Born in England, Billingham earned a medical degree at Oxford, then joined the Royal Air Force as a medical officer. In 1963 he was invited to join a new effort to put a man on the moon: he accepted the job as head of the Environmental Physiology Branch at NASA’s Lyndon B. Johnson Space Center in Houston, Texas, among other things developing the space suits needed for the Mercury, Gemini, and Apollo missions. In 1965, Billingham transferred to NASA’s main Life Sciences facility, Ames Research Center in California, where he rose to head the Life Science Division. And it was there, after learning about astrobiology from Carl Sagan (“It changed my whole life,” he said), he proposed a new effort to NASA brass: the agency should look for extraterrestrial life, using radio telescopes to scan the universe, as pioneered by astronomer Frank Drake.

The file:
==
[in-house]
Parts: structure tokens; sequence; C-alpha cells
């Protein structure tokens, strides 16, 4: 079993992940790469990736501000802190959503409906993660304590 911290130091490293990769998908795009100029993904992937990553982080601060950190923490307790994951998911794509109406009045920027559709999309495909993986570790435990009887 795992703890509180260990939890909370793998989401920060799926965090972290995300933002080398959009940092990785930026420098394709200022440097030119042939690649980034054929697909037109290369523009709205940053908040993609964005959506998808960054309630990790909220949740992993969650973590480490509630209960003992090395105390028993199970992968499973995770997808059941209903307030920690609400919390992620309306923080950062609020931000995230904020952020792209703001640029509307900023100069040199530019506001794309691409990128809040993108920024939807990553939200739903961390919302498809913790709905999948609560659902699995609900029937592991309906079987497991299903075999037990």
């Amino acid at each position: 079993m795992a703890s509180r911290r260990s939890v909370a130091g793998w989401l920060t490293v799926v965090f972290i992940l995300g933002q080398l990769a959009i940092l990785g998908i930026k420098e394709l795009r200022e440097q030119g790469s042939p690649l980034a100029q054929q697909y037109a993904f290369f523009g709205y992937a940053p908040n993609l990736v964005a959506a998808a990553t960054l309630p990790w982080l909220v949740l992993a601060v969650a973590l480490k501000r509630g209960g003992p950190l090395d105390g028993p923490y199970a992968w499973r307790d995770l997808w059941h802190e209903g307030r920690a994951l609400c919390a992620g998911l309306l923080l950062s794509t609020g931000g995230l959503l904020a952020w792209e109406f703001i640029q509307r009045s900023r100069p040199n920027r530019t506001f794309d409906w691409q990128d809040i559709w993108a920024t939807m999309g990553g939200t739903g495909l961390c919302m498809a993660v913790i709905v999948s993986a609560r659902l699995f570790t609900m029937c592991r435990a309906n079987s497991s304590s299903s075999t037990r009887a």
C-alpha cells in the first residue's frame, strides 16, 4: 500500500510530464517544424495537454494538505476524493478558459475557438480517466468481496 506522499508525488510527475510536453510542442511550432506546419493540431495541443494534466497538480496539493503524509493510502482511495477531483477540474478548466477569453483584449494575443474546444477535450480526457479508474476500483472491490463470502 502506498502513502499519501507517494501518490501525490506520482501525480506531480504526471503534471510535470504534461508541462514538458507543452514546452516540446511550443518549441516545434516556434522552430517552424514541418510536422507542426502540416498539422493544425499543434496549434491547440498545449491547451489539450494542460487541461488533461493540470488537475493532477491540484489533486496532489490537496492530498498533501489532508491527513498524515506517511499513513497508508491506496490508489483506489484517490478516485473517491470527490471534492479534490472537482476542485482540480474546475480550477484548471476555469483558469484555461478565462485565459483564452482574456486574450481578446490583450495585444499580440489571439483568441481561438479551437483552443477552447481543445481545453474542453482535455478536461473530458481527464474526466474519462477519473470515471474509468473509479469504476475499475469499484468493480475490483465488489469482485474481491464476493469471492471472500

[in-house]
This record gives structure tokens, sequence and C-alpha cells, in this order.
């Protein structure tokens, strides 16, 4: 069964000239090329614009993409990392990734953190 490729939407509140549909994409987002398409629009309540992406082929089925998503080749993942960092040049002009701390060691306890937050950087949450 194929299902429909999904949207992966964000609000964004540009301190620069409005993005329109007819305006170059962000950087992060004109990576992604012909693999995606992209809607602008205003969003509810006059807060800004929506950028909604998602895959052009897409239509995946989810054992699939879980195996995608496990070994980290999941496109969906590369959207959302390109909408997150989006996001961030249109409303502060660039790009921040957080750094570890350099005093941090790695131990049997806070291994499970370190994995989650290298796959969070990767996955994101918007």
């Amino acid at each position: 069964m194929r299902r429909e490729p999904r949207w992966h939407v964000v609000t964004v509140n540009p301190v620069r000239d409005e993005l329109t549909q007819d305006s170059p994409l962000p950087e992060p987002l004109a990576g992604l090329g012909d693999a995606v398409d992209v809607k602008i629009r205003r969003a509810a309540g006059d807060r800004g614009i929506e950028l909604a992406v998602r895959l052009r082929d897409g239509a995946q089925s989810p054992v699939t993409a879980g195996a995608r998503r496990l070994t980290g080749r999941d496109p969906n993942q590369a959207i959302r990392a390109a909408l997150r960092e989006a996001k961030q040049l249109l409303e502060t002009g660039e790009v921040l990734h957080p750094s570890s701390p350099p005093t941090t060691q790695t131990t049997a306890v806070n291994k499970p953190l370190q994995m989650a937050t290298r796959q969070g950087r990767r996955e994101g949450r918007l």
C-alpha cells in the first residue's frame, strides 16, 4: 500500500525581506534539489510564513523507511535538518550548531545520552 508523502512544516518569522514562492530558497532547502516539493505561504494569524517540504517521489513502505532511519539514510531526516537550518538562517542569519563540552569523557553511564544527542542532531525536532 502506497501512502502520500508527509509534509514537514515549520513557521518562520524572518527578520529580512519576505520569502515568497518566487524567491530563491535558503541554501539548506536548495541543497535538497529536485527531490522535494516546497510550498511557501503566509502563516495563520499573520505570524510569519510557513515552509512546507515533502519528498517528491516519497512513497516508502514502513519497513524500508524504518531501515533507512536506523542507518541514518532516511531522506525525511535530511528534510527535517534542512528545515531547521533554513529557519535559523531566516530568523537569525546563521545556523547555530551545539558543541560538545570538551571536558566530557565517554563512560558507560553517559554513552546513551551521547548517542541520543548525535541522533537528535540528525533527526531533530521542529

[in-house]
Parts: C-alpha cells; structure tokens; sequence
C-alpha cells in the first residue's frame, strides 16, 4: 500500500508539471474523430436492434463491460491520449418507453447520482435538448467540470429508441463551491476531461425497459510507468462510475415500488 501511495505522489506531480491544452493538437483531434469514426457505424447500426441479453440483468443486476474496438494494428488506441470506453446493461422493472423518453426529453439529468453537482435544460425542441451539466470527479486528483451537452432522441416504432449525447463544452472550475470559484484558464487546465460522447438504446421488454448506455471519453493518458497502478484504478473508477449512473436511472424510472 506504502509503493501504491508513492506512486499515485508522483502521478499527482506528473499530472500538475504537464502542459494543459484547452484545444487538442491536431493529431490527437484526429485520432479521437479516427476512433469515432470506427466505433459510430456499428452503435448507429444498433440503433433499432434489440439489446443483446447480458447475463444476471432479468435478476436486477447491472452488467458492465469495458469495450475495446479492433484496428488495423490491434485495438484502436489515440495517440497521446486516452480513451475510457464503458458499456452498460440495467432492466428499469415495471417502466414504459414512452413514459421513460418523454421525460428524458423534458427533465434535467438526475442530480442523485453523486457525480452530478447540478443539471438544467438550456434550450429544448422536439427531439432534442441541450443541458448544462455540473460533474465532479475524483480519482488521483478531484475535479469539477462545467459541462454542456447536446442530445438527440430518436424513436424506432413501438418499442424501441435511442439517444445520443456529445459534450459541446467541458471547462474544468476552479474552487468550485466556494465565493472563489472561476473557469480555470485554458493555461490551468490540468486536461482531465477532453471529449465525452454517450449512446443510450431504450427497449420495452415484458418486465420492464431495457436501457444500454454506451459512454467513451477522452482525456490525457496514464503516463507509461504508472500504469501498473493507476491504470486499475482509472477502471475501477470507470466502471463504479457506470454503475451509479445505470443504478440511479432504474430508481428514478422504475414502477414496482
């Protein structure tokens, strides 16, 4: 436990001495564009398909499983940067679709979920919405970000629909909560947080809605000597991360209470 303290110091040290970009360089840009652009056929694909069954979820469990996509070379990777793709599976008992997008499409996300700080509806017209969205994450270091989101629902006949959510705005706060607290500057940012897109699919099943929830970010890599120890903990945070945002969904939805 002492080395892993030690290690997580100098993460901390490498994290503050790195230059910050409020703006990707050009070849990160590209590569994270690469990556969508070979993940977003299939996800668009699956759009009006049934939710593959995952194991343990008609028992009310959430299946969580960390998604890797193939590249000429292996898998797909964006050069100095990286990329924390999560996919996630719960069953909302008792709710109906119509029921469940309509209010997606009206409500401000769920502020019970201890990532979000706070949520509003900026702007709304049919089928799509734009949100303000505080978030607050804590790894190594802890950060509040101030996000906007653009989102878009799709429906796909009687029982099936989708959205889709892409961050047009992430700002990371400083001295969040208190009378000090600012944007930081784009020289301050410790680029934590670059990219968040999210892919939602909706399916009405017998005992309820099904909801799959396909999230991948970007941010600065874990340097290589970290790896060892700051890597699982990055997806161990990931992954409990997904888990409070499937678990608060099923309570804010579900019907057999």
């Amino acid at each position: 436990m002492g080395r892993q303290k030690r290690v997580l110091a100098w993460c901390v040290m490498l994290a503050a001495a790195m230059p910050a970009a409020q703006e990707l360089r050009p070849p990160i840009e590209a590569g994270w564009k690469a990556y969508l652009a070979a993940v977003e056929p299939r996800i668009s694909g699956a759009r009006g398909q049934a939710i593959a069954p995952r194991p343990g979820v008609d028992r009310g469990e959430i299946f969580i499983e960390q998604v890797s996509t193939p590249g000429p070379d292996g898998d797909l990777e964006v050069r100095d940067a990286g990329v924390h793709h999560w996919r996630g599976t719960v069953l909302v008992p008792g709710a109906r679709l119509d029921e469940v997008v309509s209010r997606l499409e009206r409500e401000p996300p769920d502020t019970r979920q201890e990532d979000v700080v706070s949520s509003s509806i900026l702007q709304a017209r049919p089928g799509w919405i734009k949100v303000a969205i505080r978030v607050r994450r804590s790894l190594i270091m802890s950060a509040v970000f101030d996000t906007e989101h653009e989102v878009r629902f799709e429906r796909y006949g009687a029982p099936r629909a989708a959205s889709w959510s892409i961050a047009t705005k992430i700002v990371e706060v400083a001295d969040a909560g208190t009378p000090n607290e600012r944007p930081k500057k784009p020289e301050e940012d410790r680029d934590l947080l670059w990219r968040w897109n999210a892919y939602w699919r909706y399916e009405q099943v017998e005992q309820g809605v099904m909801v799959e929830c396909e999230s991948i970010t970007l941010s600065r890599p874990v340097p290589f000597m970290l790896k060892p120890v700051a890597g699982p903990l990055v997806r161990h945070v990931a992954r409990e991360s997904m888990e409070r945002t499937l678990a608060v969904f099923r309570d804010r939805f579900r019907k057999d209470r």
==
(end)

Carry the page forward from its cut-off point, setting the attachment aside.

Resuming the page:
Critics mocked the “the great Martian chase,” but Billingham’s SETI project — the Search for Extraterrestrial Intelligence — was approved. It took two decades to go online, on October 12, 1992 — Columbus Day. “We sail into the future, just as Columbus did on this day 500 years ago,” Billingham said when he launched the program. “We accept the challenge of searching for a new world.” But within a year, Congressional critics got federal funding pulled from the project, and since then most U.S. SETI efforts have been privately funded, with millions contributed by tech billionaires such as Microsoft’s Paul Allen, HP’s William Hewlett and David Packard, Intel’s Gordon Moore, and others. Disappointed, Billingham retired from NASA and joined the private SETI Institute as Senior Scientist; in 1995 he became a Member of its Board of Trustees. In 2009, Billingham was inducted into the NASA Ames Hall of Fame as the Father of SETI in NASA. He died on August 4, at 83, without finding proof of extraterrestrial life.